A Cement Plant in Louisville decided to purchase a spare 4500 Hp motor for their Raw Mill to back up a motor that had been in operation for years. A Raw Mill is a piece of equipment used to
grind up materials into a raw mix during the manufacture of cement. The raw mix is then fed to a kiln, which transforms it into clinker, which is then ground to make cement in the cement mill. The company did their due diligence and sought out quotes for a
replacement motor. When all of the quotes came back, they were surprised at the cost difference. They received a quote directly from a motor manufacturer in China that was 40% less than name brand, reputable, manufacturers here in the United States. After checking out the engineering data they made the decision to purchase the motor from the Chinese manufacturer. The existing motor is mounted 30 feet in the air so when it came time to install the new motor it took 4-5 days to remove the old motor and install the new one. Once the mechanical portion of the install was complete, they put power to the new motor and hit the start button, resulting in fire coming out of the motor. It then took another 4-5 days to take out the new motor and replace it with the old motor that
had been scheduled to be reconditioned.
What the customer originally thought was a bargain has turned into anything but. Horner picked up the new motor and brought it to their Indianapolis facility to rebuild it the way it was supposed to be built in the first place. The first additional cost they incurred is the cost of special permits to transport the motor from Louisville to Indianapolis. Once the motor arrived at the Indianapolis shop and inspected Horner’s technicians found that there was a lot of work this motor needed to have done. The motor windings had to be repaired where the failure occurred and then reinsulated. They had to remove and reinstall the cooling fan blades, reconnect the coils and amortisseur windings, tape and reinsulate coil jumpers, balance the armature, recondition the bearings, repair the transducer, design and fabricate new access panels, assemble, test, and paint. Once repaired, the motor was once again transported back to Louisville once again incurring the cost of special permits. Horner Industrial’s Field Service Team took the next 4-5 days to remove the old motor and installed the repaired new motor. Horner Logistics picked up the old motor to return it to Indianapolis to be refurbished as a spare.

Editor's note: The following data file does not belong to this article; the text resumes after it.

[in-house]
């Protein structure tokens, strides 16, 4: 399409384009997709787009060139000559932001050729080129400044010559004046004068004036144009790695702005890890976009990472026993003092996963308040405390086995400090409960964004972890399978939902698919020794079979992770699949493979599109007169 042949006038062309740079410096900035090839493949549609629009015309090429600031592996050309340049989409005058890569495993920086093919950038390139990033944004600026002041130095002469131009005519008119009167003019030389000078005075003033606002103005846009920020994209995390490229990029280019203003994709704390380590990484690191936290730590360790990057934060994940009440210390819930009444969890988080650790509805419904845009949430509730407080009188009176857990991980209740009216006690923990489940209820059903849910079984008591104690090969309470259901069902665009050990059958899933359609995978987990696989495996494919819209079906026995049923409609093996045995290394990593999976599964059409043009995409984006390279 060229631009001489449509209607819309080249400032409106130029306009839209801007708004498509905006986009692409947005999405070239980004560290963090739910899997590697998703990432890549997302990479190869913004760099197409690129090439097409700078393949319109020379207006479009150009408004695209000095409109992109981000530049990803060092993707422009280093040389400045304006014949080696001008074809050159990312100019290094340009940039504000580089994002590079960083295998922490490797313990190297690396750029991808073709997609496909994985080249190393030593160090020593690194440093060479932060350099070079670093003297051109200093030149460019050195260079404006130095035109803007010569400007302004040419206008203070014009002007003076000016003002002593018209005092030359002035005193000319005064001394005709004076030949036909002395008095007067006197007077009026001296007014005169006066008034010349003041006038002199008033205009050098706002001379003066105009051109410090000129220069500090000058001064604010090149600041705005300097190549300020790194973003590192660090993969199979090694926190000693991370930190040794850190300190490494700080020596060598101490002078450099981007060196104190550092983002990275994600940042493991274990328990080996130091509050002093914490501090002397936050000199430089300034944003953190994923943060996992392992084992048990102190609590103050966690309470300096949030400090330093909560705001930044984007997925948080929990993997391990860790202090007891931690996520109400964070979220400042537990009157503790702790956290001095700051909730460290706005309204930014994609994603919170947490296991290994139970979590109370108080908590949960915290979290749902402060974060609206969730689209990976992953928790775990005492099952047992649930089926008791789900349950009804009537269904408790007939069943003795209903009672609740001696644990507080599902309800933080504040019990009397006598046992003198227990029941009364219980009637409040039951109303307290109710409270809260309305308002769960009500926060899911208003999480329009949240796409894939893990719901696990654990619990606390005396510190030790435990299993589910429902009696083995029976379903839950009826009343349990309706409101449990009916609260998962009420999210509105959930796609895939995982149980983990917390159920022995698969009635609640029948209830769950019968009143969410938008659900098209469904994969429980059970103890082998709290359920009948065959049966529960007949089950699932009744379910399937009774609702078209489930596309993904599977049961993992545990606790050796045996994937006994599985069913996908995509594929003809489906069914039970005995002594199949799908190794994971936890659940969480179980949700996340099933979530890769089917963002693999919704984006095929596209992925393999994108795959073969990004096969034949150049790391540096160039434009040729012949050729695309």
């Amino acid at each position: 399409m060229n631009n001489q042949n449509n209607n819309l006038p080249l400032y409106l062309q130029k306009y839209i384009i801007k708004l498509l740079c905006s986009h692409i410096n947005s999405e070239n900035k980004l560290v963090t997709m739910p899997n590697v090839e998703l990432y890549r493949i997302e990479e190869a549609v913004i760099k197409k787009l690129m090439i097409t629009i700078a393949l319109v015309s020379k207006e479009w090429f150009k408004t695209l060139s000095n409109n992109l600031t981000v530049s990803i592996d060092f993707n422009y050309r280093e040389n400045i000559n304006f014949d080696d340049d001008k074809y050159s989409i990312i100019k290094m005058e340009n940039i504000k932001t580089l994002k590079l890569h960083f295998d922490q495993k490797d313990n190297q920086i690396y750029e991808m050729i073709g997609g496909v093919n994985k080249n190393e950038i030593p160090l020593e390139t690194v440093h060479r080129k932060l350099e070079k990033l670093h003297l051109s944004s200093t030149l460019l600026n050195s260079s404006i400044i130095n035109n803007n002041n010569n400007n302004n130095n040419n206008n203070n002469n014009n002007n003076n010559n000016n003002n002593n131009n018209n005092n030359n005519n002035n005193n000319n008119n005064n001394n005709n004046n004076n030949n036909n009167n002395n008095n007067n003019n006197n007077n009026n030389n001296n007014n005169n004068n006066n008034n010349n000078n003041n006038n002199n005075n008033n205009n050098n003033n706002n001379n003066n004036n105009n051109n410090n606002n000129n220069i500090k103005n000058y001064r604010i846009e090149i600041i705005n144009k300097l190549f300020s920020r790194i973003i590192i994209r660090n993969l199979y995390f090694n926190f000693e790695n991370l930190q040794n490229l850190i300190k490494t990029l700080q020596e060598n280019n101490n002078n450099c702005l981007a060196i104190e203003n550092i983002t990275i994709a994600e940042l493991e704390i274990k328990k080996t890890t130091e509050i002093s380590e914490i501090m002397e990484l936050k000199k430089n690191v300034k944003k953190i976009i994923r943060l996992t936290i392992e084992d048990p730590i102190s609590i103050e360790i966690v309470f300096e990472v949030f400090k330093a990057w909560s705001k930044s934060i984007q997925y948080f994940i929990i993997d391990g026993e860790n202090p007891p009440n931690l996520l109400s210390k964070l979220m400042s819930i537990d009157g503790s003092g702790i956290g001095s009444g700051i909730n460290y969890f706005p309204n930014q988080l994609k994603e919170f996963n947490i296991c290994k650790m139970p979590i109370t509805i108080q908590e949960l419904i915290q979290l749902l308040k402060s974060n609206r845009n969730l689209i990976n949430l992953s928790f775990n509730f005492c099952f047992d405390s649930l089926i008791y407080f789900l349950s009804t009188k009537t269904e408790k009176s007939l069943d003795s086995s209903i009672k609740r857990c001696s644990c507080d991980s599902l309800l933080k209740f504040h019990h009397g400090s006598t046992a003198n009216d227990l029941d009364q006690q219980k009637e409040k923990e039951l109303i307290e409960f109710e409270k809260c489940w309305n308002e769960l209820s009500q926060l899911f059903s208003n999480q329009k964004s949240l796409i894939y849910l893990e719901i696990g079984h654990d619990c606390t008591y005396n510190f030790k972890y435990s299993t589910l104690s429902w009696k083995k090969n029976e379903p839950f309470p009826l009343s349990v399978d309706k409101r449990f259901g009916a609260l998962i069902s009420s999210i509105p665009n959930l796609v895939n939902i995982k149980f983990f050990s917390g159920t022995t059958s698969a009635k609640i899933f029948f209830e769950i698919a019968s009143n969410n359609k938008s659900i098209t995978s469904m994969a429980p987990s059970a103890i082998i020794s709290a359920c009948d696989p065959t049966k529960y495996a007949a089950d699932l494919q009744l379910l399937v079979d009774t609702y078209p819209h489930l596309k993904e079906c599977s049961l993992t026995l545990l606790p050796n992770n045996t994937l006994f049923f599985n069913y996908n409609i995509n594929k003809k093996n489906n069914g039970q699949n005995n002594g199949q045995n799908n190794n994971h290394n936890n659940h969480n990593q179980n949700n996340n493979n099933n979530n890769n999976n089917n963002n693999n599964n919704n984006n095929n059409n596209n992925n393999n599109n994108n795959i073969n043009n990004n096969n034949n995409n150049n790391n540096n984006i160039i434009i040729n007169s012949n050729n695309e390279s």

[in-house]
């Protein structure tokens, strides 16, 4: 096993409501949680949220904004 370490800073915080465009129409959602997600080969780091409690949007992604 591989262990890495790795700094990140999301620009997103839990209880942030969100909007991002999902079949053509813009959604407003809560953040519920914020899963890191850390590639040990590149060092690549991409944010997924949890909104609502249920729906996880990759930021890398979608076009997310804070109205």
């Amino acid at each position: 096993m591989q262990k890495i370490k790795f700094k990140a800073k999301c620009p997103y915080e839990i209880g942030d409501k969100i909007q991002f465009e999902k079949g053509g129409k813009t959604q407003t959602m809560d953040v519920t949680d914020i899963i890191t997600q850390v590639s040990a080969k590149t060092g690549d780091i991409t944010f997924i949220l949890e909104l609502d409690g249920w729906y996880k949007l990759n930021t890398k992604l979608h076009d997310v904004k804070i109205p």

Everything considered, with the installation, removal, transportation, repair, return transportation, reinstallation and lost production, due to the down time incurred, it didn’t turn out be such a bargain after all!